A comprehensive approach to improving black male achievement

  • Article by: EDITORIAL BOARD , Star Tribune
  • Updated: August 25, 2014 - 6:45 PM

The group is most at risk, and Minneapolis is acting accordingly.


Young African-American men listened intently as President Obama spoke at a “town hall meeting” about the “My Brother’s Keeper” initiative at the Walker Jones Education Campus in Washington in July. Obama announced that leaders of 60 of the largest school systems have pledged to expand minority boys’ access to better preschools and advanced classes and to try to prevent grade retention, suspensions and expulsions.

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When it comes to learning gaps, statistics tell a big part of the story. On just about every measure of Minneapolis school performance, young African-American males are at or near the bottom of the list — with the lowest grades and test scores of any student population. At the same time, black boys have the highest rates of suspension, expulsion, absenteeism and special-education referrals.

Though that’s not new information, district leaders are developing a new approach to changing outcomes. They are facing facts about exactly which students need the most help and are targeting resources accordingly. The numbers clearly show that narrowing the learning disparities of this population alone will go a long way toward closing racial learning differences overall.

That’s why the administration created the Office of Black Male Achievement — and why the effort holds promise and deserves support. Beginning this school year, the district is putting special emphasis on better understanding the problems of young black males and ways to address them. Leading that effort is Michael Walker, a longtime youth worker and former assistant principal. Walker, an African-American, is also a Minneapolis native and graduate of the city’s public school system who is personally and professionally knowledgeable about the experiences of local black boys and teens.

Walker’s goals are to reduce chronic absenteeism, lower disproportionate suspension and expulsion rates, raise graduation rates, and get more black males into Advanced Placement and honors classes. During August, Walker held several listening sessions at barbershops and other places where young males gather. He also held similar sessions at schools to get community input.

During an interview, Walker said that one thing he hears over and over from kids is that they “don’t feel valued.’’ The former athlete and coach wants to change how young black men view themselves. And that will take a citywide, full-community effort.

A start-up budget of $200,000 has been allocated to establish the department. It is anticipated that additional funds will be reallocated or raised to support its continuing work.

Earlier this year, President Obama acknowledged that focusing on young black males is essential to narrowing persistent learning gaps. In February, he launched a new federal initiative to address improving the educational and economic status of young black and Hispanic men. The president called their situation a “moral issue for our country’’ that Americans can no longer afford to ignore.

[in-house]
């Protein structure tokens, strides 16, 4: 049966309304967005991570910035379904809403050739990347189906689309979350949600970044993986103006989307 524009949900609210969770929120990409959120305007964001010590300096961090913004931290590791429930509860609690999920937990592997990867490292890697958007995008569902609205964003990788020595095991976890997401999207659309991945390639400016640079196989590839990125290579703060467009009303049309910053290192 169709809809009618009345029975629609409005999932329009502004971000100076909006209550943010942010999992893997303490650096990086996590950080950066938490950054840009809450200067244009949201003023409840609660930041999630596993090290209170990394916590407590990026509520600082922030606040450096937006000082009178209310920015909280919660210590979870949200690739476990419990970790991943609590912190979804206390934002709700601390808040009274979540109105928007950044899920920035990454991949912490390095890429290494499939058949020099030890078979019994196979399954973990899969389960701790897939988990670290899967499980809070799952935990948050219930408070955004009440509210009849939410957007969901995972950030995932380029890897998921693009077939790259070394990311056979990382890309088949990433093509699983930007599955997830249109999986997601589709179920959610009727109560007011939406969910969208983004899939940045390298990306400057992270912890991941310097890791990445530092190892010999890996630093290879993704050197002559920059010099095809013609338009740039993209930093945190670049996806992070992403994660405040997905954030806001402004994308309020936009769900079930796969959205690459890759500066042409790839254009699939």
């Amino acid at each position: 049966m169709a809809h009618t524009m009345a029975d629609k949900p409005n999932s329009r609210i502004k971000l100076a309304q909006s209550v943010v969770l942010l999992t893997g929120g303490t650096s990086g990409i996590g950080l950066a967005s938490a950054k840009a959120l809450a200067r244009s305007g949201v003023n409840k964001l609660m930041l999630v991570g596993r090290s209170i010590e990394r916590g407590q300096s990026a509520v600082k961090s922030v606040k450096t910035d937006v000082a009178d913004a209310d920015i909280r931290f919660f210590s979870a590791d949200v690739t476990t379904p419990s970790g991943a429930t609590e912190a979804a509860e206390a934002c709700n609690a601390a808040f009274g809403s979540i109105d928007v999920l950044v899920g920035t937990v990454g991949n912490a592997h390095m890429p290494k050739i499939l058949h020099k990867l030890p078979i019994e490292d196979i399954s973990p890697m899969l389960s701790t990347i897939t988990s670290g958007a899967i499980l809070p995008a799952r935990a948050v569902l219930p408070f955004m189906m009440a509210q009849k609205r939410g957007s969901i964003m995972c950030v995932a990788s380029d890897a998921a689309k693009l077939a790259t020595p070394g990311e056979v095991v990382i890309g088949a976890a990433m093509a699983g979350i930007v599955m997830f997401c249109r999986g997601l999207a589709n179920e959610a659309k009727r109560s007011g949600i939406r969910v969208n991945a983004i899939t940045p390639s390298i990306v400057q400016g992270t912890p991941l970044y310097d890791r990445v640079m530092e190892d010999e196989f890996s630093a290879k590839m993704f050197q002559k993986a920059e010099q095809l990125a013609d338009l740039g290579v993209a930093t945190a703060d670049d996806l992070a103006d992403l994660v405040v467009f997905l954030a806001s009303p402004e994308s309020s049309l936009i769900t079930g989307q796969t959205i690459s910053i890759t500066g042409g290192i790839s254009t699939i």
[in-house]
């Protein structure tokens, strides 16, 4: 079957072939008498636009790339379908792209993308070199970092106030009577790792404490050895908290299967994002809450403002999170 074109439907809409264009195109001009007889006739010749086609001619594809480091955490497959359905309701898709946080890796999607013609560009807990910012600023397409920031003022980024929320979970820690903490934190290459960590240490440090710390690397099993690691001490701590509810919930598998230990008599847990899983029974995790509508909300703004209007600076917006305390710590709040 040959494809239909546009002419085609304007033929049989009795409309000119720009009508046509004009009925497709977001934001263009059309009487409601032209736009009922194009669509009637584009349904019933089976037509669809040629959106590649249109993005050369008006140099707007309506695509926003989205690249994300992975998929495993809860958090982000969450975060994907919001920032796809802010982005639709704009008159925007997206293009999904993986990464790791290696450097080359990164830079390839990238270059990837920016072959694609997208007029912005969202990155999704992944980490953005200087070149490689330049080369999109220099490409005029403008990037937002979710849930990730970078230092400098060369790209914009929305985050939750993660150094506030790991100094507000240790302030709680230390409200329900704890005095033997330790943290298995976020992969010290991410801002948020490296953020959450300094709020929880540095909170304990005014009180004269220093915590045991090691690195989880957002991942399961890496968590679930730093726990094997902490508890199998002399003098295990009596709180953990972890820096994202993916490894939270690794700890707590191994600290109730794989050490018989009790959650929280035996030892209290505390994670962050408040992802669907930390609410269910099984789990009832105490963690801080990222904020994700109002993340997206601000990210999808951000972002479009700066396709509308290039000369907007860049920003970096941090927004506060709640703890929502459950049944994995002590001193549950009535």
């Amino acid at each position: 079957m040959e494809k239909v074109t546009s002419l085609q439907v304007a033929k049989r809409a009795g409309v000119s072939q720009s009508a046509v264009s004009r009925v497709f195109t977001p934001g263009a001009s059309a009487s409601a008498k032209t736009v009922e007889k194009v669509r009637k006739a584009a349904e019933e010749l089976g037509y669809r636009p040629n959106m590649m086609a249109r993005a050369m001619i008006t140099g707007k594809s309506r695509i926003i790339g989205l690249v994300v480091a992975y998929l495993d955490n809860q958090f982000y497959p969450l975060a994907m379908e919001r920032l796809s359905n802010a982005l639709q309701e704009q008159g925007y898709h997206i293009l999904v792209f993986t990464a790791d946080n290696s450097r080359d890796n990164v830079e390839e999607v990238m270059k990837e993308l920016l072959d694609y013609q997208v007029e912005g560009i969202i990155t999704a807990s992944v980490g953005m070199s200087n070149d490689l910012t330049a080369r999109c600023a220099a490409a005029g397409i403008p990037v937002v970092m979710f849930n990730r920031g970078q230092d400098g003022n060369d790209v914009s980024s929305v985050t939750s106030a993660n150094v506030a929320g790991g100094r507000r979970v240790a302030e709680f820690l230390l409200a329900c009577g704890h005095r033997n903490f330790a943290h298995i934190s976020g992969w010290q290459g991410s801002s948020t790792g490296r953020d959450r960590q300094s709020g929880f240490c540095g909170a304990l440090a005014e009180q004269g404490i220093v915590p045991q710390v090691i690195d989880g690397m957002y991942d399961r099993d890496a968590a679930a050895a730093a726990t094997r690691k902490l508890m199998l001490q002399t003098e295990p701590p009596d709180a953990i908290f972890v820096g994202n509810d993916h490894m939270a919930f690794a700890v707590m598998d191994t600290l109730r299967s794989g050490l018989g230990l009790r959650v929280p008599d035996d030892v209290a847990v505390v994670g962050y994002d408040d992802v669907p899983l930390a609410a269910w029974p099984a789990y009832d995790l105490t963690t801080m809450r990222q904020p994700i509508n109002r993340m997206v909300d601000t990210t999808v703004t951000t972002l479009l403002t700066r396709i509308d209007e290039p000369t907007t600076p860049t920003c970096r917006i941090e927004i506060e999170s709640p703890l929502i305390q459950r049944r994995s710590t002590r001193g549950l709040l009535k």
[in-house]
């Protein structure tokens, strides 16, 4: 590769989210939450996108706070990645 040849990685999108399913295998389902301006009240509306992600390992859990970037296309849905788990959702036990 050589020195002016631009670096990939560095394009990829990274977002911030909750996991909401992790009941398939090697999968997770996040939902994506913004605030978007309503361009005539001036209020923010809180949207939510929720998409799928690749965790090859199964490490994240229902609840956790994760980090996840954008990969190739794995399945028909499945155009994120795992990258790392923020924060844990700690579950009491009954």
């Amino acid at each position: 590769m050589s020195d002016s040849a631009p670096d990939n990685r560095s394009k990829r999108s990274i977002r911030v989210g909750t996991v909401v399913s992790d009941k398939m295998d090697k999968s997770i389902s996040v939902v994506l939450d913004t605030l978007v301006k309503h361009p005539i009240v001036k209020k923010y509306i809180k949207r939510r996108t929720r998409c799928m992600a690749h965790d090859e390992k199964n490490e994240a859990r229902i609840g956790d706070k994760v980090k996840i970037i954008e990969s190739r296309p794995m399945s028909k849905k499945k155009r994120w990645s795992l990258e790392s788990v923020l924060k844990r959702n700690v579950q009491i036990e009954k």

Some critics have pushed back against the idea, even calling it racial profiling. But there is universal agreement that continuing racial achievement disparities are unacceptable. That is good reason to be more aggressive and intentional about accelerating the growth of students who are years behind their peers.

Targeting specific groups for assistance is not unusual. Currently, various departments address the needs of lower-performing kids in special education, American Indian and English language learning programs.

And similar efforts around the nation are gaining momentum. Through a Council of Great City Schools effort in response to Obama’s call, about 60 urban schools have agreed to carry out specific actions to uplift young men of color.

Here’s another reason why changing the trajectory of young black males is worthy of investment. That trajectory, once established, often continues through their adult lives. School failure can put them in the pipeline to prison and lifelong involvement with law enforcement, justice, corrections and social-service agencies.

Getting this right in elementary and secondary school isn’t just the right thing to do. It is also more cost-effective and beneficial to society to educate youths who will become productive, contributing adults.


    These [African-American] boys are a growing segment of our population. They are our future workforce. When … they lag behind, our economy suffers. Our family structure suffers. Our civic life suffers. Cycles of hopelessness breed violence and mistrust. And our country is a little less than what we know it can be. So we need to change the statistics — not just for the sake of the young men and boys, but for the sake of America’s future.’’

    President Obama in February, while announcing the federal “My Brother’s Keeper’’ Initiative

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